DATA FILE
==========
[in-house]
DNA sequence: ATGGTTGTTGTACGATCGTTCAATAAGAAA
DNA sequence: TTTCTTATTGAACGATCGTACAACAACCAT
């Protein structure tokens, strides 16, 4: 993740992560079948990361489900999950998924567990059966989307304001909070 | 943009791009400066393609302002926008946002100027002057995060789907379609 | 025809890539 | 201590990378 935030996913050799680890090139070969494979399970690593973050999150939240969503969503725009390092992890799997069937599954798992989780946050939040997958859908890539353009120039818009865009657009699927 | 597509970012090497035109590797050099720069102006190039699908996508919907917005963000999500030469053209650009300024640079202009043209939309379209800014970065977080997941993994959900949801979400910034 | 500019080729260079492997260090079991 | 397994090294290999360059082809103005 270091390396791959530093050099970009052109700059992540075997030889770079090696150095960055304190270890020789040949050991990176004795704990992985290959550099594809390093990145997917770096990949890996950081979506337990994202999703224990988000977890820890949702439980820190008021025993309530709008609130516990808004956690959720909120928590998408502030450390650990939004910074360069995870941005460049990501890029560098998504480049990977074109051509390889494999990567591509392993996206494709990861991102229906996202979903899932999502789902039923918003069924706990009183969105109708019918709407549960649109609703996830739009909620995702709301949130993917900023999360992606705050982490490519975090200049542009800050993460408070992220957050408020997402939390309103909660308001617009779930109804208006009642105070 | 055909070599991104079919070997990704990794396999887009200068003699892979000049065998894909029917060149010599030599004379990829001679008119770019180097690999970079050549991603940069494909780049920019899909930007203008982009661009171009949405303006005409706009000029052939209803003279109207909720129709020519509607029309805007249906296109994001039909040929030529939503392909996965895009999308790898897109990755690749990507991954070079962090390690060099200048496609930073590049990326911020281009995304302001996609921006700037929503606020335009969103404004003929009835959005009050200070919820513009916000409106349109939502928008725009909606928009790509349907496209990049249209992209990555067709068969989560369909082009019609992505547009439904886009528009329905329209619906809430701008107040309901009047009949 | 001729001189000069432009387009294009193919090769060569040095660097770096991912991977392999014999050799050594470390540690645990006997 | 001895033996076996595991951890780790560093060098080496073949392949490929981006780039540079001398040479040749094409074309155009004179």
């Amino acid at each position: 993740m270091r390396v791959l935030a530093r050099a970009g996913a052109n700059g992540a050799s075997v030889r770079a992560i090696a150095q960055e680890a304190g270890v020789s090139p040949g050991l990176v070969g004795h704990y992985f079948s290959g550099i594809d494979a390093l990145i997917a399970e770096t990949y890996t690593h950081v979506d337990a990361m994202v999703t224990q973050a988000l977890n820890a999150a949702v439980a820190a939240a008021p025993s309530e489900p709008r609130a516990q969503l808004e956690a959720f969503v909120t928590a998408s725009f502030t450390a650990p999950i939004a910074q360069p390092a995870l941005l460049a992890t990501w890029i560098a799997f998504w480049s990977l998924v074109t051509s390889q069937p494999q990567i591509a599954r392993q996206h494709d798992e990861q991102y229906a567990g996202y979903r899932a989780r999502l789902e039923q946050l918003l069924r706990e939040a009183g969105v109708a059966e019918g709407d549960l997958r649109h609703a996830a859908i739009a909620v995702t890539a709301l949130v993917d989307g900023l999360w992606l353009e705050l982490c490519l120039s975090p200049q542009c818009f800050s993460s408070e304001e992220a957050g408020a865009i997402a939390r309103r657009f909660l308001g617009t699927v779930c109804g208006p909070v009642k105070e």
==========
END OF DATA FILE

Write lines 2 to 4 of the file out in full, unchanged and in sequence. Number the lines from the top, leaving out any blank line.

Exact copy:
DNA sequence: ATGGTTGTTGTACGATCGTTCAATAAGAAA
DNA sequence: TTTCTTATTGAACGATCGTACAACAACCAT
């Protein structure tokens, strides 16, 4: 993740992560079948990361489900999950998924567990059966989307304001909070 | 943009791009400066393609302002926008946002100027002057995060789907379609 | 025809890539 | 201590990378 935030996913050799680890090139070969494979399970690593973050999150939240969503969503725009390092992890799997069937599954798992989780946050939040997958859908890539353009120039818009865009657009699927 | 597509970012090497035109590797050099720069102006190039699908996508919907917005963000999500030469053209650009300024640079202009043209939309379209800014970065977080997941993994959900949801979400910034 | 500019080729260079492997260090079991 | 397994090294290999360059082809103005 270091390396791959530093050099970009052109700059992540075997030889770079090696150095960055304190270890020789040949050991990176004795704990992985290959550099594809390093990145997917770096990949890996950081979506337990994202999703224990988000977890820890949702439980820190008021025993309530709008609130516990808004956690959720909120928590998408502030450390650990939004910074360069995870941005460049990501890029560098998504480049990977074109051509390889494999990567591509392993996206494709990861991102229906996202979903899932999502789902039923918003069924706990009183969105109708019918709407549960649109609703996830739009909620995702709301949130993917900023999360992606705050982490490519975090200049542009800050993460408070992220957050408020997402939390309103909660308001617009779930109804208006009642105070 | 055909070599991104079919070997990704990794396999887009200068003699892979000049065998894909029917060149010599030599004379990829001679008119770019180097690999970079050549991603940069494909780049920019899909930007203008982009661009171009949405303006005409706009000029052939209803003279109207909720129709020519509607029309805007249906296109994001039909040929030529939503392909996965895009999308790898897109990755690749990507991954070079962090390690060099200048496609930073590049990326911020281009995304302001996609921006700037929503606020335009969103404004003929009835959005009050200070919820513009916000409106349109939502928008725009909606928009790509349907496209990049249209992209990555067709068969989560369909082009019609992505547009439904886009528009329905329209619906809430701008107040309901009047009949 | 001729001189000069432009387009294009193919090769060569040095660097770096991912991977392999014999050799050594470390540690645990006997 | 001895033996076996595991951890780790560093060098080496073949392949490929981006780039540079001398040479040749094409074309155009004179």